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Johnny Marr materializes on the Zoom screen a little bit like an apparition until he’s settled, his camera following his movements as he swings around the captain’s chair in his studio, Crazy Face Factory, in his hometown of Manchester, UK.

Marr can be regarded as practically a mythical figure to those who have long regarded him as one of the greatest guitar players of all time, and the co-songwriter in one of the greatest bands of all time, the Smiths — status that’s a little bit at odds with the thoughtful and grounded gentleman who is dressed kind of like a cleric.

There is a lot going on with Marr at the moment. “No Time to Die,” the Billie Eilish song on which he played guitar, won a Golden Globe last month to go along with its 2021 Grammy and current Oscar nomination. He regularly contributes to high-profile scores such as “Inception,” “The Amazing Spider-Man” and the aforementioned Bond film with his pal Hans Zimmer. And, as he reveals for the first time in this interview, “Top Gun: Maverick” has joined his list of film credits.

Marr’s fourth solo effort, “Fever Dreams Pt. I – IV,” is the first double album Marr has attempted, and it sounds like a musician who has harnessed the confidence of an almost decade-long solo career that has been met favorably by his loyal audience. Marr uses “us” and “we” when he talks about himself and his devoted fans. If their reaction is any indication, “Fever Dreams Pt. I – IV,” which has been teased since September 2021 with a series of singles, is hitting the mark. Marr sums up his aim for the album as: “Me and my audience, what do we want? What would we like to hear? I’ll try and set my hands for that, for us.”

He weighs in on his pandemic-era album, his film score work and how he might become a star of the silver screen himself.

 

What were your thoughts as “No Time to Die” was unfolding?

When the rumor went around that Billie and Finneas would be doing the song, straight away I thought it was a great idea, but I was surprised. I was expecting a more conservative idea. But I’d done a couple of festival shows with Billie, and I thought she and Finneas would bring something smart and modern with an intense undercurrent. I thought the song was great as soon as I heard it. But, as always in the movies, there’s a lot of discussion. At first the song got overly Bond-fied, which has to happen. Then it calmed down and the strengths of it really shone in the end. The most important bit was how it worked in the movie and that was absolutely spot-on, not the usual, obvious bombast. Everyone involved did a really great job, but my bit was easiest.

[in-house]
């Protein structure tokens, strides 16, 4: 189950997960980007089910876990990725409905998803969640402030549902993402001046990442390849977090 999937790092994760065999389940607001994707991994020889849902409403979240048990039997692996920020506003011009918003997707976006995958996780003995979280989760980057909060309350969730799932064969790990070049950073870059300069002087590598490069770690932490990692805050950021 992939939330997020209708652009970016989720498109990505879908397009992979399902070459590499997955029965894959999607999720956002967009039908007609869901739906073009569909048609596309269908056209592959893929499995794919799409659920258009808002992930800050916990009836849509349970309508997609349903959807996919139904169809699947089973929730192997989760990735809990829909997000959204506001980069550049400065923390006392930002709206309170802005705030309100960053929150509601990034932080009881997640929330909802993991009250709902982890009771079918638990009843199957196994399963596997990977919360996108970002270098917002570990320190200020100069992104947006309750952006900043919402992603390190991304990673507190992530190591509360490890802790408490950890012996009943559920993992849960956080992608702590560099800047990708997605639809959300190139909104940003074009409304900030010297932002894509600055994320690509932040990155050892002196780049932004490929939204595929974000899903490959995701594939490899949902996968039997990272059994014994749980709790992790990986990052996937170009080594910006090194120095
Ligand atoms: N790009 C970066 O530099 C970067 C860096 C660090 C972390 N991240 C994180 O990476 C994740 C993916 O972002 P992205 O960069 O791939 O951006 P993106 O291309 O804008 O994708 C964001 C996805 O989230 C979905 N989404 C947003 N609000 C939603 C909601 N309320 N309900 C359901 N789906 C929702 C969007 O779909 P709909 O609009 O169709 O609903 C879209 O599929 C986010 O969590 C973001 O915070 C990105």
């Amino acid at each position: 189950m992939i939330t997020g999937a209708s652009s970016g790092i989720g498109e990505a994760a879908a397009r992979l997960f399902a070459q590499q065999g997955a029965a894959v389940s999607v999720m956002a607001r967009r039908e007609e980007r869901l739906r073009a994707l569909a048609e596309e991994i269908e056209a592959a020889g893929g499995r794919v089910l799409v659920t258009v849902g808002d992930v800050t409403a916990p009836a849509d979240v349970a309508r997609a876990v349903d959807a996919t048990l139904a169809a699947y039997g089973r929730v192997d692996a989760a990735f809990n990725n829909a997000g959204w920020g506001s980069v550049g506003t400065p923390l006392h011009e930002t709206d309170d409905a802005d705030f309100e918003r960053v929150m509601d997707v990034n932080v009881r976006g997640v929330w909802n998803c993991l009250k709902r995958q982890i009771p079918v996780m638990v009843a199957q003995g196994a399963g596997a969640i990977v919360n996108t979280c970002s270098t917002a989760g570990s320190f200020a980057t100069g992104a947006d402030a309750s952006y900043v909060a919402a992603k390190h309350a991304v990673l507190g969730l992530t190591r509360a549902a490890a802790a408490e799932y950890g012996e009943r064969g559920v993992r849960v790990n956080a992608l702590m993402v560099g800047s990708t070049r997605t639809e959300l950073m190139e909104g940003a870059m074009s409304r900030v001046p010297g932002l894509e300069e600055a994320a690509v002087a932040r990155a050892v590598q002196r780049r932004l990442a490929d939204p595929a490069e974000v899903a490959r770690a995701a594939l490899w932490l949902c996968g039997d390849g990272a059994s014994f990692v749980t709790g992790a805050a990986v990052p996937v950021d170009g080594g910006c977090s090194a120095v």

You’ve done quite a few projects with Hans Zimmer, but a Bond film is such a milestone, one that most musicians don’t have the option to mark.

As soon as Hans got the call to do the Bond film, he called me first, which is cool, but now that I think about it, he better. It’s not just because of our relationship, but because it was Bond and he thought of the guitar. That was a real buzz. I got in my bit of it quite quickly. The first thing I had to work on was the end, which meant that I know how the film finishes; I’ve seen it 200 times. Then I saw a little bit from the middle for two weeks, and then I saw another bit from somewhere else that didn’t even end up in the movie. At some point, I got a chance to see the whole thing and then I said, “Turn the fucking guitar up.”

Any upcoming film music you’ve worked on that you can talk about?

I’ll tell you, I don’t think I’ve mentioned this anywhere yet, but I don’t see why not. Almost by accident, I guess did the theme to the new “Top Gun” [“Top Gun: Maverick”]. I think there was some issue with how the theme was sounding, and I was around and I have a guitar. It really was as simple as that. I haven’t seen the movie in its entirety.

I didn’t do the score, I just played the theme. Hans had something to do with it because he was a friend of Harold Faltermeyer. Harold Faltermeyer [who did the music for the original “Top Gun” film in 1986] was who I got the music from, but then Harold Faltermeyer wasn’t doing it. But anyway, that’s the only movie news I’ve got to report. I suppose as news goes, it could be worse. I was presented with the thing and they wanted me to make it sound epic. I was like, sure, okay, I can do that!

Any other epic film news from you?